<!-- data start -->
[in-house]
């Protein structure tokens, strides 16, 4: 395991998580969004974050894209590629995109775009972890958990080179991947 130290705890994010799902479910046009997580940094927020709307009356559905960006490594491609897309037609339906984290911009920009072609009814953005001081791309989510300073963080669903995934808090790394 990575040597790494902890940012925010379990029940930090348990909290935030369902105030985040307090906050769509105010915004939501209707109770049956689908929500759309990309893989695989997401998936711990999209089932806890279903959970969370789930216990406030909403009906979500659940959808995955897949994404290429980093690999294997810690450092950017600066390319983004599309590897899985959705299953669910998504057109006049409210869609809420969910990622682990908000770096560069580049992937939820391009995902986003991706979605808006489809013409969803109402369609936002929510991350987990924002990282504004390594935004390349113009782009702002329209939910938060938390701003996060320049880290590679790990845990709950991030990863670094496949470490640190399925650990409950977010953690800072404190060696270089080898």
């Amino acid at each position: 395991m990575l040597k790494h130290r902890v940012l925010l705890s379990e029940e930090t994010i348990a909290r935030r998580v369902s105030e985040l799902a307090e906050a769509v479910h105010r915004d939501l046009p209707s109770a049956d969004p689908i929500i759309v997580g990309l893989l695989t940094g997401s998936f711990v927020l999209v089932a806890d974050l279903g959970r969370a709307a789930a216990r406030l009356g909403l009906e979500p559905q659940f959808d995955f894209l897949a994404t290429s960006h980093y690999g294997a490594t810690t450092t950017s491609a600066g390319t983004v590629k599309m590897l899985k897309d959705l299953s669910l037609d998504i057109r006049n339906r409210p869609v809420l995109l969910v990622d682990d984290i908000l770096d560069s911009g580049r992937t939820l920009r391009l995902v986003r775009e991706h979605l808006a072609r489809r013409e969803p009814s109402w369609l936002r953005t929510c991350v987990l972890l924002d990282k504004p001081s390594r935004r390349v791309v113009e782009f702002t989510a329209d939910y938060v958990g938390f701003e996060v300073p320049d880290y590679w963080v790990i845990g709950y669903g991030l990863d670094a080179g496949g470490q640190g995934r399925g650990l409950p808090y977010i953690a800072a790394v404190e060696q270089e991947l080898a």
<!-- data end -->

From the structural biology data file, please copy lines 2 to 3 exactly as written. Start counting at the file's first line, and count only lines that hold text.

């Protein structure tokens, strides 16, 4: 395991998580969004974050894209590629995109775009972890958990080179991947 130290705890994010799902479910046009997580940094927020709307009356559905960006490594491609897309037609339906984290911009920009072609009814953005001081791309989510300073963080669903995934808090790394 990575040597790494902890940012925010379990029940930090348990909290935030369902105030985040307090906050769509105010915004939501209707109770049956689908929500759309990309893989695989997401998936711990999209089932806890279903959970969370789930216990406030909403009906979500659940959808995955897949994404290429980093690999294997810690450092950017600066390319983004599309590897899985959705299953669910998504057109006049409210869609809420969910990622682990908000770096560069580049992937939820391009995902986003991706979605808006489809013409969803109402369609936002929510991350987990924002990282504004390594935004390349113009782009702002329209939910938060938390701003996060320049880290590679790990845990709950991030990863670094496949470490640190399925650990409950977010953690800072404190060696270089080898």
């Amino acid at each position: 395991m990575l040597k790494h130290r902890v940012l925010l705890s379990e029940e930090t994010i348990a909290r935030r998580v369902s105030e985040l799902a307090e906050a769509v479910h105010r915004d939501l046009p209707s109770a049956d969004p689908i929500i759309v997580g990309l893989l695989t940094g997401s998936f711990v927020l999209v089932a806890d974050l279903g959970r969370a709307a789930a216990r406030l009356g909403l009906e979500p559905q659940f959808d995955f894209l897949a994404t290429s960006h980093y690999g294997a490594t810690t450092t950017s491609a600066g390319t983004v590629k599309m590897l899985k897309d959705l299953s669910l037609d998504i057109r006049n339906r409210p869609v809420l995109l969910v990622d682990d984290i908000l770096d560069s911009g580049r992937t939820l920009r391009l995902v986003r775009e991706h979605l808006a072609r489809r013409e969803p009814s109402w369609l936002r953005t929510c991350v987990l972890l924002d990282k504004p001081s390594r935004r390349v791309v113009e782009f702002t989510a329209d939910y938060v958990g938390f701003e996060v300073p320049d880290y590679w963080v790990i845990g709950y669903g991030l990863d670094a080179g496949g470490q640190g995934r399925g650990l409950p808090y977010i953690a800072a790394v404190e060696q270089e991947l080898a």